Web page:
Initial architecture of the REACTION platform and its components
Posted by on 30. March 2011 00:00

To evaluate the first year of the REACTION project and plan for the next 6 months, project partners met for the third REACTION Project Board Meeting on 21-23 March 2011, organised by partner IMM on their premises in Mainz. Partners presented and discussed the technical and scientific progress made which has resulted in the definition of an initial architecture for the REACTION platform.

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Initial prototypes and demonstrators were presented, including a concept demonstrator for the primary care scenario, showing how devices monitor different parameters, e.g. weight or blood pressure, and immediately transmit the results to a server and, if necessary, on to a health professional.

For the in-hospital scenario, a demo tablet was shown with functions for blood glucose management, including clinical decision support and with connection to the existing hospital system.

To ensure that the further development of the platform and prototypes fits clinical practice, clinical partners went through the necessary requirements for diabetes management in primary care and in-hospital care.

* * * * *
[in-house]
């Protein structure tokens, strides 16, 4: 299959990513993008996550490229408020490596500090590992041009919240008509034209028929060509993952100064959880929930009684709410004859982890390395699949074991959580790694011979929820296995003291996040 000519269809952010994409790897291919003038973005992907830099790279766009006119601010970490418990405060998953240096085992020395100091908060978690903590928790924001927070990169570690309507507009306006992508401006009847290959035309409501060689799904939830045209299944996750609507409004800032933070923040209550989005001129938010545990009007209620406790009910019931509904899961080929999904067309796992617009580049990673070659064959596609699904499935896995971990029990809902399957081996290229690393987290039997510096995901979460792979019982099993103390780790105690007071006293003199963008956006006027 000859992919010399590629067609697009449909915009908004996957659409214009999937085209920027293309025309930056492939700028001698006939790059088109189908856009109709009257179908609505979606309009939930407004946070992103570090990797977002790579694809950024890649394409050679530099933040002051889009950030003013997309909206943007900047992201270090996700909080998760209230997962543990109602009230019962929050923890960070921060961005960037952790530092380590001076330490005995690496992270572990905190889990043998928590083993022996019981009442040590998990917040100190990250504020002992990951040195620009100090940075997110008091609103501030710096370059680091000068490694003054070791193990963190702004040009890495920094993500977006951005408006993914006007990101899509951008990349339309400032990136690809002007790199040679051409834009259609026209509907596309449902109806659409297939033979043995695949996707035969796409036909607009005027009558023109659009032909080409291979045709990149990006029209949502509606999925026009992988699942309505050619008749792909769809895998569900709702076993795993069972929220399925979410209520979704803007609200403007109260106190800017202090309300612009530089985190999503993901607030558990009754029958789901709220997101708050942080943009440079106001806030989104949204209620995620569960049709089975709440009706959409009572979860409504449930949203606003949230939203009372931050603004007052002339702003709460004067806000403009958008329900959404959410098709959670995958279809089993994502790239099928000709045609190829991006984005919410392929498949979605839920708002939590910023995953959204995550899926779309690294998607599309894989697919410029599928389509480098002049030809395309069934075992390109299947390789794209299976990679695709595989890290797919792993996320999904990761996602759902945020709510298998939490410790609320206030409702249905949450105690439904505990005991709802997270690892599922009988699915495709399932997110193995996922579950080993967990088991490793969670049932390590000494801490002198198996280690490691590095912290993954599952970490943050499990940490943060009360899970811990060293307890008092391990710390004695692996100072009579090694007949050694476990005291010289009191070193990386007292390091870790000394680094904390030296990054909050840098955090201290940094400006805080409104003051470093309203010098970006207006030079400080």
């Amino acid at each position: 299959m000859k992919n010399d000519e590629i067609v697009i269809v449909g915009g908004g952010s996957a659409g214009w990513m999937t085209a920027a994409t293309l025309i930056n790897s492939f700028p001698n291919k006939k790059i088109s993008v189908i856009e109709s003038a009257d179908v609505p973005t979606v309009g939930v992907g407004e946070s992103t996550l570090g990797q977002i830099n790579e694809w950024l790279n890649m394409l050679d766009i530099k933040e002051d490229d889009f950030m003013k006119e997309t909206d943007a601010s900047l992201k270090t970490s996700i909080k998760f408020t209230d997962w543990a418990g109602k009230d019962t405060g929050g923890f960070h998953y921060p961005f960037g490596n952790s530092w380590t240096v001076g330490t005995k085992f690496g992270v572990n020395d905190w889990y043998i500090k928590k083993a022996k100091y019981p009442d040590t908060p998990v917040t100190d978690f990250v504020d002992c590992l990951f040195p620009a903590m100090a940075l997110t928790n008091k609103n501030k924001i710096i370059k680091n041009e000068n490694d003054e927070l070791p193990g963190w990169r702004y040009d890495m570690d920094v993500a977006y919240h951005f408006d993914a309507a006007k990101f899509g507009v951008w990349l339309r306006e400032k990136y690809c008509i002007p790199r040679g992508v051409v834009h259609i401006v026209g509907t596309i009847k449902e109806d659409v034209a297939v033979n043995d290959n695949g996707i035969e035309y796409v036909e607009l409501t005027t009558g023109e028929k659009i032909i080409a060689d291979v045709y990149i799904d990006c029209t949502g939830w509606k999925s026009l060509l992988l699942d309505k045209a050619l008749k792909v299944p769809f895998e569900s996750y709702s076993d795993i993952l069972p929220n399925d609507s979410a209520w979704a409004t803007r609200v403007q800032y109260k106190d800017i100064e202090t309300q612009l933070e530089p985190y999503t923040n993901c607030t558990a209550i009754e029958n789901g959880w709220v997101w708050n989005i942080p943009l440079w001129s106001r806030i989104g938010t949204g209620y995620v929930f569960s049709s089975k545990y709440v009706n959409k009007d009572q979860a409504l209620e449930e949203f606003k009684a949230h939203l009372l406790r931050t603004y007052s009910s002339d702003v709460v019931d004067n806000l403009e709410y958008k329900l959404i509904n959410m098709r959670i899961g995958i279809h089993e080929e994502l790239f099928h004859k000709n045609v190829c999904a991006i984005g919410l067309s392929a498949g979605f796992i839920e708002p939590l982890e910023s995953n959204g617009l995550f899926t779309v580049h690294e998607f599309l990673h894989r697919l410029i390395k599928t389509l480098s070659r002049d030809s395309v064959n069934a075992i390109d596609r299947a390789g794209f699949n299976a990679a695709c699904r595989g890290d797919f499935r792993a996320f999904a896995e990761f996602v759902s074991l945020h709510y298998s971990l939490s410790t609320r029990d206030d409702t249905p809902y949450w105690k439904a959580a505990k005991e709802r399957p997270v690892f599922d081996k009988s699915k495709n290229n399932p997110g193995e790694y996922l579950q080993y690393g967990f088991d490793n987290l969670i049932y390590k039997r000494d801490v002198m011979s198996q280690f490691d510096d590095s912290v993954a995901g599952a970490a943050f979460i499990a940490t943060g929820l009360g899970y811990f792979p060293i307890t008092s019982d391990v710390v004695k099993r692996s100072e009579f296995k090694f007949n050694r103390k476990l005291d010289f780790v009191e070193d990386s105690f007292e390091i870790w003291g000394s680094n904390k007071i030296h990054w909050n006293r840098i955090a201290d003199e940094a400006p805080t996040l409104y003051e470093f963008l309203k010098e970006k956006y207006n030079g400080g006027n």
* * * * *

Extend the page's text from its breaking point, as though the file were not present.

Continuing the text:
In primary care, the focus is on preventing or delaying the typical progression of the disease and the co-morbidities as a starting point for managing the disease, supporting the patient and thus preventing further complications. This calls for functions such as patient education, feedback to patients and support, dietary advice and connectivity to the Electronic Patient Record.

For diabetes care in the hospital, it is a matter of keeping blood glucose levels within a certain range to prevent hyperglycaemia and hypoglycaemia. To accomplish this, it is essential that the staff is trained in the fundamentals of glucose control. The current functions of the in-hospital prototype include patient information, insulin dose, blood glucose profile, administered insulin and therapy measures but will also have to accommodate workflow management.

The activities for the next months will deal with further developments of the prototypes based on updated user requirements which emerge from clinical workshops and experience.

A great deal of work has been done since the partners last met, some of which is described in the deliverables created and submitted during the last six months. These cover disease management strategies and risk assessment tools, safety issues in REACTION applications, health care economics and reimbursements, validation framework and many more. The list can be viewed on the project website and the public deliverables downloaded when they have been reviewed and approved by the EC.